Today was the first public airing of our big data for development research results. It was a small amount of time, so we focused on a limited set of issues. So we showed that anonymized data sets can easily substitute for costly traffic studies. Slides.
Politicians are not known for strict adherence to truth, but I personally thought the Minister of Science and Technology Tissa Vitarana being a man of science was cut from different cloth. The first time he stated that the original telecenters set up under e Sri Lanka (Vishva Gnana Kendra or VGKs) were in urban areas and that after the government changed in 2004, the decision was taken to take them to rural areas (renamed as Nenasala), I blamed not him, but the flunkies at the ICT Agency who did not give him the true facts. None of the VGKs were in major urban centers, while some Nenasalas are in the centers of major cities (e.g., one inside the Dalada Maligawa premises and another inside the Natha Devalaya, in the heart of Kandy).
Applications for the 8th South Asian Forum for Infrastructure Regulation (SAFIR) Core Course on Infrastructure Regulation have been opened. The course will take place from 1st – 8th April 2007, at Mahaweli Reach Hotel, Kandy, Sri Lanka. The residential program offers participants the opportunity to learn the fundamentals of regulations pertaining to infrastructure industries and regulatory economics as well as topical issues attendant to those industries, to share their experiences, to develop practical solutions to regional problems. While theory and principles covered are applicable across most infrastructure sectors, special attention will be placed on the following 4: Electricity, Transport, Telecom and Pipeline Industries (water, oil, gas) Organized by LIRNEasia, the course maintains the tradition of teaching excellence which is a hall mark of the annual SAFIR Core Course. More information on registration and discounts for bulk registrations can be found here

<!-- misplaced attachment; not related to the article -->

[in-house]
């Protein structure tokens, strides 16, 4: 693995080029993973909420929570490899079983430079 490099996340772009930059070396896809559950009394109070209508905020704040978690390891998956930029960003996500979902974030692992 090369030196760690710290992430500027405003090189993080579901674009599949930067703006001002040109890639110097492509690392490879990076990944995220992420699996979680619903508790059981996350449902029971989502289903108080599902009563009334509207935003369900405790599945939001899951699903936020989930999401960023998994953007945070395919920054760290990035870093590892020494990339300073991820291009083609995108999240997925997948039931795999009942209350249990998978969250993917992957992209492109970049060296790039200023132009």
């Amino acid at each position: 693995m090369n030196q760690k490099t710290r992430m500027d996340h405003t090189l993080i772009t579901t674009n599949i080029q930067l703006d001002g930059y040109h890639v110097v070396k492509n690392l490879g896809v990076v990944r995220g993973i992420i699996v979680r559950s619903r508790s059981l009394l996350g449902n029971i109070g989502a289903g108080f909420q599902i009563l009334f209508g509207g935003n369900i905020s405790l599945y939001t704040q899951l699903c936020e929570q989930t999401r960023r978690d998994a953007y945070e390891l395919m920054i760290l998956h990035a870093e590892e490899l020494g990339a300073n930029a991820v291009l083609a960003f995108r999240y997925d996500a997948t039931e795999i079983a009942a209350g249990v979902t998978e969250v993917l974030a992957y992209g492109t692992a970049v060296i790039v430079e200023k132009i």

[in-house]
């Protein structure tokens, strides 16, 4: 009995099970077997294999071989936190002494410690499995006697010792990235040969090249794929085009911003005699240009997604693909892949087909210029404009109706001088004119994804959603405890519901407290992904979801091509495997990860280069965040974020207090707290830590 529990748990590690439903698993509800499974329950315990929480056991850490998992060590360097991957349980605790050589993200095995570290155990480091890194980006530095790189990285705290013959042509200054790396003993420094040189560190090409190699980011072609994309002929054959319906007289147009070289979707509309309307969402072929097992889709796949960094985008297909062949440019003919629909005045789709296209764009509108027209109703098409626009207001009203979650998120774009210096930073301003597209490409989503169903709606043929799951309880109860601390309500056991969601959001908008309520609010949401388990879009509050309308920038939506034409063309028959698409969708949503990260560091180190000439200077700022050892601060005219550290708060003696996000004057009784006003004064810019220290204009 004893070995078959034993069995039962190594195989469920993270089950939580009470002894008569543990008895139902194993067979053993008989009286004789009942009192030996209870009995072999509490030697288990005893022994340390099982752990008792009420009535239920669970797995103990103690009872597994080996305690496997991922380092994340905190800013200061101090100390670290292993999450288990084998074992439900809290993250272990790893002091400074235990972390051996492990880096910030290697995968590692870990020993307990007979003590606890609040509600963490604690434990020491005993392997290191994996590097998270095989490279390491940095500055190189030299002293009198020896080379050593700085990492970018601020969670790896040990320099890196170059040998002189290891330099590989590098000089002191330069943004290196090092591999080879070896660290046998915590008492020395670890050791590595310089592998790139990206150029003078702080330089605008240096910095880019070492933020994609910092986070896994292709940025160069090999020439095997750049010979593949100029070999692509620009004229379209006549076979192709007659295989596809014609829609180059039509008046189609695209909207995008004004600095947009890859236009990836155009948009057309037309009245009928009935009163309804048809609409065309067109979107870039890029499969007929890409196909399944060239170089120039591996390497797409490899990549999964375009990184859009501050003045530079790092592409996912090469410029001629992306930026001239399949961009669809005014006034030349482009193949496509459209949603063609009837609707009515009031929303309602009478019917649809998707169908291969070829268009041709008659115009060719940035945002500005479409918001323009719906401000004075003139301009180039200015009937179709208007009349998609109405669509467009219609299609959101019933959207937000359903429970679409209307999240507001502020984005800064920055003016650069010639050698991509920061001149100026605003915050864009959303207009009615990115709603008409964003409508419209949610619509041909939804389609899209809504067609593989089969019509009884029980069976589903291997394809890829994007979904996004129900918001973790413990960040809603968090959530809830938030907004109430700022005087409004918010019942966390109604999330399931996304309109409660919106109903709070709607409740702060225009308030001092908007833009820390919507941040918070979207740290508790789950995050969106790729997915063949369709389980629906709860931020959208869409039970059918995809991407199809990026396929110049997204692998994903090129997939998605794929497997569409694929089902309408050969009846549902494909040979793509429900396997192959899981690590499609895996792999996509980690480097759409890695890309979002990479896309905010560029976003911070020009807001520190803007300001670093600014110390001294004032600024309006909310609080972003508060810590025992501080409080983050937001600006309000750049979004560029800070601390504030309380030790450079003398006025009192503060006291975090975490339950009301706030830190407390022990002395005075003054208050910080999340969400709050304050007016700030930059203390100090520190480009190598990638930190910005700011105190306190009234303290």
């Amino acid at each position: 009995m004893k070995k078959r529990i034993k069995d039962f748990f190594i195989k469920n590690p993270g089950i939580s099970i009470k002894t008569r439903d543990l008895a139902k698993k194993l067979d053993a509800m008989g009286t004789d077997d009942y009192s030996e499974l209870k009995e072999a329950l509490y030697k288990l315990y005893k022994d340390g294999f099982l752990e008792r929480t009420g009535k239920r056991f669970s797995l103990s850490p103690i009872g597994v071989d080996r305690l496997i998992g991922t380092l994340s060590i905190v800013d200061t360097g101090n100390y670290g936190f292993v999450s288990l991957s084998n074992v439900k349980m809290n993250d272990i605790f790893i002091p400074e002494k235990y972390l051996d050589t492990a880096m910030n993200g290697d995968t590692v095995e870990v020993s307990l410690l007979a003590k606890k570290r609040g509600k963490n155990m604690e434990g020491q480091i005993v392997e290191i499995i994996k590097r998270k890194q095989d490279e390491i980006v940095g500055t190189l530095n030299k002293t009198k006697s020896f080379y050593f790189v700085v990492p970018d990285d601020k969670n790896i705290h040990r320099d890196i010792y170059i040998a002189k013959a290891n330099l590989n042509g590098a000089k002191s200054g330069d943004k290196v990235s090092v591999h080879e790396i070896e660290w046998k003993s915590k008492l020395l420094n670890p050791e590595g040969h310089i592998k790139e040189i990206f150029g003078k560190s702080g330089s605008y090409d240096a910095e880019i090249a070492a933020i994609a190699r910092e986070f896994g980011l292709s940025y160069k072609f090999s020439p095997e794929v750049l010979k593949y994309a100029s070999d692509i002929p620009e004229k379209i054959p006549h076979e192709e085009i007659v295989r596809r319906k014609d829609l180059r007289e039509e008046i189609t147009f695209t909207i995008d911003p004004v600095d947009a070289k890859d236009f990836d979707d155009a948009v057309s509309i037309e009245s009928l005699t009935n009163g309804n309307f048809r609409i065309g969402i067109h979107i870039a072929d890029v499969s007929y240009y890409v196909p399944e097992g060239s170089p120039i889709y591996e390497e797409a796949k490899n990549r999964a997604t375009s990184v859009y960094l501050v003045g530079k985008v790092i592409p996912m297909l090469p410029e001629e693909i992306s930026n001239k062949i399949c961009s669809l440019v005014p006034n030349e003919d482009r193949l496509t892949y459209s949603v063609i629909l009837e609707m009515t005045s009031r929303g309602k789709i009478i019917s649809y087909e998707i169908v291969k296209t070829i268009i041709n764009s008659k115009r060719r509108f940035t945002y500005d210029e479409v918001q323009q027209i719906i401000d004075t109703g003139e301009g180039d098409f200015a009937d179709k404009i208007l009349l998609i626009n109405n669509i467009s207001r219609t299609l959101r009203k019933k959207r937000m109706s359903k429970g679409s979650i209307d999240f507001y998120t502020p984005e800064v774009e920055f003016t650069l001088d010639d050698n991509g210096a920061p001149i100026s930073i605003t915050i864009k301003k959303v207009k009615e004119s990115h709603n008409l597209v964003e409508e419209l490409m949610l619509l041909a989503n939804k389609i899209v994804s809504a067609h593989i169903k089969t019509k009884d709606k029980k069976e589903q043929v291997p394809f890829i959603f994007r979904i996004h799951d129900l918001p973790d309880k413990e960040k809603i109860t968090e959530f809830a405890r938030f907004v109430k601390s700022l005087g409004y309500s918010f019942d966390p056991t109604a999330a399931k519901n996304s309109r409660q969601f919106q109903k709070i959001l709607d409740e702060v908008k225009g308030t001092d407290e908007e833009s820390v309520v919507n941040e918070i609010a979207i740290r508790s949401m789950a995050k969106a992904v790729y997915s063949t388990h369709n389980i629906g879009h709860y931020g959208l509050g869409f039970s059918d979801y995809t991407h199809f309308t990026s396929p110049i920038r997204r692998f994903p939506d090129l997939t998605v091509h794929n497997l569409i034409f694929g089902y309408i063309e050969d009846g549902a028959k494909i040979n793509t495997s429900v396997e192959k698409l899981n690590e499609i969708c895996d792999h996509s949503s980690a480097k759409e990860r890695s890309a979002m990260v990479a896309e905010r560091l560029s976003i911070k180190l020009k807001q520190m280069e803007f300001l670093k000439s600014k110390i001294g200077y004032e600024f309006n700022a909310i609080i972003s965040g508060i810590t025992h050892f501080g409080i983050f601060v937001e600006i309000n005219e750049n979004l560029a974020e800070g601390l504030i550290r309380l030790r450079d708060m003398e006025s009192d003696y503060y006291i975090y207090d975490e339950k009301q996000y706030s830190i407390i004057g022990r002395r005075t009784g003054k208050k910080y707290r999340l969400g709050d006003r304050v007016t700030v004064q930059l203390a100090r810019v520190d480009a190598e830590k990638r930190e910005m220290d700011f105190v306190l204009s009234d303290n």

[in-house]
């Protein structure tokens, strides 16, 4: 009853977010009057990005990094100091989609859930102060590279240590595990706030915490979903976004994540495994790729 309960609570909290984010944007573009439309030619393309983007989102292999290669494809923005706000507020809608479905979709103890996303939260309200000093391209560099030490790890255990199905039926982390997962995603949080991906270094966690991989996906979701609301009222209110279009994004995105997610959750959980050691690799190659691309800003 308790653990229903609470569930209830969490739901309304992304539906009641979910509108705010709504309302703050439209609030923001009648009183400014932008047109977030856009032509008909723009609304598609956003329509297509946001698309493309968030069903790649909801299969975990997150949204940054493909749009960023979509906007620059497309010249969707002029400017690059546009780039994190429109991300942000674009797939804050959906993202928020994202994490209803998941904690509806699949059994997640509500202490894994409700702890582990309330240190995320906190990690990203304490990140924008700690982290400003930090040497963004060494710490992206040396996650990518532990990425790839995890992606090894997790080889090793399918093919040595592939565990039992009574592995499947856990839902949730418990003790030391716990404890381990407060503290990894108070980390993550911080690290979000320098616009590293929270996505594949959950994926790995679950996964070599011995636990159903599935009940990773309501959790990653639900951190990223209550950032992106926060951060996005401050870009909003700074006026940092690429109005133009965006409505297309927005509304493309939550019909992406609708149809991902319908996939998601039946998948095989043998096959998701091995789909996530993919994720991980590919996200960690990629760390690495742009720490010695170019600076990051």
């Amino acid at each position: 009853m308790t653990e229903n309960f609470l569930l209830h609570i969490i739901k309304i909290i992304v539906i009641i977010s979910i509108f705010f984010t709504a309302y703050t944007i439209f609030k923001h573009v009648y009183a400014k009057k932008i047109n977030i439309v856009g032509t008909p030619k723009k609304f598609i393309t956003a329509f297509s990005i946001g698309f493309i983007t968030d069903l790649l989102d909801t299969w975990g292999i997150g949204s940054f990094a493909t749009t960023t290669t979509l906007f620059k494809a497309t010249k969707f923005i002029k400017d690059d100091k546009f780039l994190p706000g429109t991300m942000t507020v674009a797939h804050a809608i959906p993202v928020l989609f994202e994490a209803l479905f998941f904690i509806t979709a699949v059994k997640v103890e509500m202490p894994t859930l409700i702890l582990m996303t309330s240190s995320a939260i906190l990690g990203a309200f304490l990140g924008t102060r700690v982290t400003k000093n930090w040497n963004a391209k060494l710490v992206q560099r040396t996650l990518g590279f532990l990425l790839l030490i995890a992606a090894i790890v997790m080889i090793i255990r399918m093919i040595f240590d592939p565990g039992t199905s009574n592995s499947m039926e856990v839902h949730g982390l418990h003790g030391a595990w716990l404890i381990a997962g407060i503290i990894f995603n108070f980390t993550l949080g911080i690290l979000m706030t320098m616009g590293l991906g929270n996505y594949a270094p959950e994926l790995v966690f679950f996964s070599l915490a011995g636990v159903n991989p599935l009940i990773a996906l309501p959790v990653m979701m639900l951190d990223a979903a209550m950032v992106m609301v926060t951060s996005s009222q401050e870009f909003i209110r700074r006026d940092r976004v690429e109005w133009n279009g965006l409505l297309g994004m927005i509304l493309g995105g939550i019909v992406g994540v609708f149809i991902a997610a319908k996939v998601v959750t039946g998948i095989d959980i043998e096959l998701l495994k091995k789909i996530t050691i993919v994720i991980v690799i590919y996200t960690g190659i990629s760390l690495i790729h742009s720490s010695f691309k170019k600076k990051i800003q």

The following news item talks about SLTL’s plans to give 100,000 ADSL connections (more than the total number of main lines in 1990!). This is good news indeed. But it would be even better news if the network were to be properly dimensioned so that customers could get the speeds they pay for. :: Daily Mirror – FINANCIAL TIMES :: SLT is also shifting its focus to non-voice data services and delivering broadband technologies.
Yesterday, I spoke to a large and restive crowd (made so by lack of air conditioning and a delayed start) in Matara (main city in the South of Sri Lanka) at the launch of the Pathfinder Foundation’s first book, a Sinhala translation of Janos Kornai’s Toward a free economy. I was asked to talk about globalization and the relevance of Kornai’s ideas for facing the challenges posed by globalization. In this talk that I pieced together thanks to time zone differences that caused me to wake up at 3 in the morning while in the US, I illustrated the issues referring to Business Process Outsourcing (BPO), a broad area of service exports for which efficient, flexible and low-cost telecom is a pre-condition. I think the talk provides the "big picture" of the necessity of telecom reforms of the type that we at LIRNEasia are involved in. If we are to go beyond simply giving people phones, to giving them "money in the pocket and hope in the heart" this big picture is essential.